CUMBERLAND — David Cox and Janet Wilson, the school superintendents for Allegany and Garrett County, respectively, along with Garrett College President Richard MacLennan, gave an update on the challenges currently facing education at a meeting Thursday of The Greater Cumberland Committee.
“We are moving toward having assessments that increase the demand of our kids cognitive skills. It’s been long overdue,” said Wilson, during the luncheon at the Cumberland Country Club.
Wilson and Cox gave a joint talk on the new curriculum and testing assessments being implemented in Maryland’s public schools known as Common Core, which is being phased in with the goal of the new system replacing traditional assessments by 2015.
For years, Maryland students were assessed by two tests: Elementary and middle school students took the Maryland Standard Assessment and grades 9 through 12 were given the High School Assessments.
Before Wilson and Cox spoke on the Common Core, MacLennan gave committee members in attendance an overview of the challenges facing education today.
MacLennan said the demand for workers with some level of higher education is continuing to rise.
“About two thirds of all employment will require some college education,” he said.
An estimated 81 million Baby Boomers will leave the job market, according to MacLennan, in the next 18 to 20 years, creating a high demand for educated workers.
“There is a sense of urgency here,” said MacLennan.
He also spoke on the skyrocketing student loan debt.
“Last year, student loan debt surpassed credit card debt nationally. It is closing on $1.12 trillion now. It increases by $2,853 every minute,” said MacLennan.
MacLennan stressed the need to close the gap between employer needs and workplace readiness through education.
“We are 16th in the world in our graduation rate. Today, 13 million attend a community college while only 25 percent will earn an associate degree within four years,” he said.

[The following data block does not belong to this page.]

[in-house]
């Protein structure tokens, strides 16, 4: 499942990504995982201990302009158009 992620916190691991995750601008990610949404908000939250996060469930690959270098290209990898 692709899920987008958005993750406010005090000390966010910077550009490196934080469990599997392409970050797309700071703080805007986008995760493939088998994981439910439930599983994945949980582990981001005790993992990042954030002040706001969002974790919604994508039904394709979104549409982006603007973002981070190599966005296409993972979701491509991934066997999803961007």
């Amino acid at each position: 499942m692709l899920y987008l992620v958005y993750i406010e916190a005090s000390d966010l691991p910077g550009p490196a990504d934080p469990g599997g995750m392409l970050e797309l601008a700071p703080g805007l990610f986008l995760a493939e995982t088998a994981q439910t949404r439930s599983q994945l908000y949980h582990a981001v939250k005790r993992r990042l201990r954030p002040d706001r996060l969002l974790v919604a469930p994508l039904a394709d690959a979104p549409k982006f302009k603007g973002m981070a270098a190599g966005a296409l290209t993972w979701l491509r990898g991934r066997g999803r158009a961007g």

MacLennan also said that early college access during high school is critical.
“We know that those who get some college-level exposure while in high school will do better in college and are more likely to graduate,” he said.
Following MacLennan’s presentation, Cox and Wilson explained the Common Core assesment for K-12 students, known as the Partnership for Assessment of Readiness for College and Careers.
Wilson and Cox both think that Common Core can add to the quality of Maryland’s public education standards.
The educators pointed out that Maryland has ranked number one in the U.S., based on six levels of criteria, by the trade publication Education Week, for the last five years.
“The old testing was basically multiple choice questions with the students regurgitating the content,” said Cox.
The educators said the new PARCC testing will stress analytical, abstract and quantitative reasoning.
The tests will stress the coordination between math and science and language arts by requiring the student to defend or argue their answers using their technical language.
“The students will use computers and utilize models as well,” said Wilson.
Wilson described moving from the traditional MSA and HSA testing method to PARCC as “going from the rural dirt road to the highway.”
The educators said the Common Core has been vetted by business, researchers and education.
“This is the most monumental change I have seen in 33 years in education,” said Cox.
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